FDA Agrees to Petitioners’ Request to Reconsider Safety of Ortho-phthalates

In response to a food additive petition, FDA has agreed to consider withdrawing its approval of 30 chemicals known as ortho-phthalates from use in food packaging and food handling equipment.


In response to a food additive petition, FDA has agreed to consider withdrawing its approval of 30 toxic chemicals known as ortho-phthalates from use in food packaging and food handling equipment, according to the Environmental Defense Fund (EDF), which petitioned for the withdrawal, along with the Natural Resources Defense Council, Center for Science in the Public Interest, Center for Environmental Health, Center for Food Safety, Clean Water Action, Consumer Federation of America, Earthjustice, Improving Kids’ Environment, and Learning Disabilities Association of America – groups all concerned by the adverse health effects of ortho-phthalates at the levels typically seen in food.

EDF stated that the ortho-phthalates are a serious threat to pregnant woman, their developing fetuses and children, but manufacturers continue to use them, although there are alternatives. Ortho-phthalates are a class of chemically and pharmacologically related substances used as plasticizers, binders, coating agents, defoamers, gasket closures, and slimicide agents. They are used in cellophane, paper and paperboard, and plastics that come in contact with food.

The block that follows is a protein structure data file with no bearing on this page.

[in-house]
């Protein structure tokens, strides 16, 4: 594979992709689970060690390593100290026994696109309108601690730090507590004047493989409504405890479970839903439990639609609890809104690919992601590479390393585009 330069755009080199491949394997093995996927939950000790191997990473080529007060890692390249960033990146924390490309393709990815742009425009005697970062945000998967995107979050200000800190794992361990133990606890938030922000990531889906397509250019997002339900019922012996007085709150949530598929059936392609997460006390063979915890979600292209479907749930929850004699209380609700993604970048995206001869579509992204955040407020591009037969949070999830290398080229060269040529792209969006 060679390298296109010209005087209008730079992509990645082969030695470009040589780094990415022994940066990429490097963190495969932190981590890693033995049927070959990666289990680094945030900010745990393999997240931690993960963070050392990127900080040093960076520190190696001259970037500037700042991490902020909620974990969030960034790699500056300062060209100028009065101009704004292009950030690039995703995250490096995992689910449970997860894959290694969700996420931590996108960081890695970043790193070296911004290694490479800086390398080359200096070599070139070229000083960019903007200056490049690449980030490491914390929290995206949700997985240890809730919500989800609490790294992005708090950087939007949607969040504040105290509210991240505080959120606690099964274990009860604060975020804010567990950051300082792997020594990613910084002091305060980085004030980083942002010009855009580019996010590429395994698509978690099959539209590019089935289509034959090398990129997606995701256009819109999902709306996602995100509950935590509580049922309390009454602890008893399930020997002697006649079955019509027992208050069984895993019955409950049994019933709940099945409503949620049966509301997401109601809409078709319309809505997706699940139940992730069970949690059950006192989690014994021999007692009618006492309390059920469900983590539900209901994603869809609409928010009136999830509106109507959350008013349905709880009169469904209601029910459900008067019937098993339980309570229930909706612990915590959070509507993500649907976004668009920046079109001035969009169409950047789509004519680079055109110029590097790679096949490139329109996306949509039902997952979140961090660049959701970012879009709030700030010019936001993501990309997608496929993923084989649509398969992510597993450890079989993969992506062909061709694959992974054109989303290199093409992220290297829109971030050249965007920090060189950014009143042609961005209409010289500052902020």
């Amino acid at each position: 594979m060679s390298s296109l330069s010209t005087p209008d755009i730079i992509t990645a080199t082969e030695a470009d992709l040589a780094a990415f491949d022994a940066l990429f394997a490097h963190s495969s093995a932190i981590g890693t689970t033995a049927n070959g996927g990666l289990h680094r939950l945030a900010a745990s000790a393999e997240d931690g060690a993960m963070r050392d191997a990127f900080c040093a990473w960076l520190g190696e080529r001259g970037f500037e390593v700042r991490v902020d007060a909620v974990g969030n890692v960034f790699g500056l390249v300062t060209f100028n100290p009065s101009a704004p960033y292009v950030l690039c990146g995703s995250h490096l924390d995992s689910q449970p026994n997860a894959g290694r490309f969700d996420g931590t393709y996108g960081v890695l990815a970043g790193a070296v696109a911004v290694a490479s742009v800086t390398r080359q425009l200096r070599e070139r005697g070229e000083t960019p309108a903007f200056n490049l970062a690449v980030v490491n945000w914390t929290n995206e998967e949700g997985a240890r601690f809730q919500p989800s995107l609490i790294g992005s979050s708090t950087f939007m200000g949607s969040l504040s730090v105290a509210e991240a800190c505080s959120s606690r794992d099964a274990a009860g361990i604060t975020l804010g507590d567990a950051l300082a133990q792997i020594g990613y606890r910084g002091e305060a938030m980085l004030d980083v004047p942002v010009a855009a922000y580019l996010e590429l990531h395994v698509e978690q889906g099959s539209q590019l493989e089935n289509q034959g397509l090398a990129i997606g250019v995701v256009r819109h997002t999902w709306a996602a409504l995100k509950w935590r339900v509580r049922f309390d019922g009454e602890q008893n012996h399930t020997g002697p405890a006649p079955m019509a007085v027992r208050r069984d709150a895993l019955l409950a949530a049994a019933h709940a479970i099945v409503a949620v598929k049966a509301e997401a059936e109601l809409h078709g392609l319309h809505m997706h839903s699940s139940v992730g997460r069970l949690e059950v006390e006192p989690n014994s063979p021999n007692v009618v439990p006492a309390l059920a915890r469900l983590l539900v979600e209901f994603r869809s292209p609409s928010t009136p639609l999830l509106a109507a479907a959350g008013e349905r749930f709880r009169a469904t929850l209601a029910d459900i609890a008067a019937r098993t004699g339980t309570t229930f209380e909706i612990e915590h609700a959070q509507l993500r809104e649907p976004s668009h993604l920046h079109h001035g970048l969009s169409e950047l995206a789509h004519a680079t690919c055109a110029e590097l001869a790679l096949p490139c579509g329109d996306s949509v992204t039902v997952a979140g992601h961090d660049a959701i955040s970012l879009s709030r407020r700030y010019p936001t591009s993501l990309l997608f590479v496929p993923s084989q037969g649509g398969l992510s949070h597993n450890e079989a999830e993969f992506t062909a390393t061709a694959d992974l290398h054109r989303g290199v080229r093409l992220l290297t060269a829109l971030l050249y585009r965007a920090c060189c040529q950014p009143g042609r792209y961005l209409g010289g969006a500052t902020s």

Several reports have found numerous ortho-phthalates in everyday food, EDF said. While these chemicals are used in many consumer products other than food, the primary source of exposure appears to be food, presumably from their FDA-approved use in food packaging and handling equipment, EDF said, adding that academic studies have linked some of these chemicals to a variety of reproductive, developmental and endocrine health problems, from lower IQ in young children to malformation of the male genital tract.

“We’ve known these food packaging chemicals are dangerous for a while, but the food processing industry has not acted. They are not protecting the public from these toxins, so now it’s time for FDA to do so,” said Peter Lehner, senior attorney for the Sustainable Food and Agriculture Program at Earthjustice.

FDA rejected two requests in the petition on technical grounds, including the NGO’s request to ban certain ortho-phthalates from children's toys, pacifiers, teething rings and other products, although Congress banned the use of some of these in 2008 in these products. FDA also declined to review five ortho-phthalates that were approved before 1958. The petitioners plan to use a citizens’ petition to request action on these matters.

FDA has 180 days to determine if there is a “reasonable certainty of no harm” for the 30 ortho-phthalates as a class. If there is not adequate data for a particular chemical in the class, FDA must assume that chemical also has reproductive, developmental and endocrine toxicity based on its precedential decision on long-chain perfluorinated compounds, EDF said.

 If FDA’s agrees with the petition, it will issue a rule that removes its approvals for the ortho-phthalates.  

See the original petition and FDA’s letter for more information.

 

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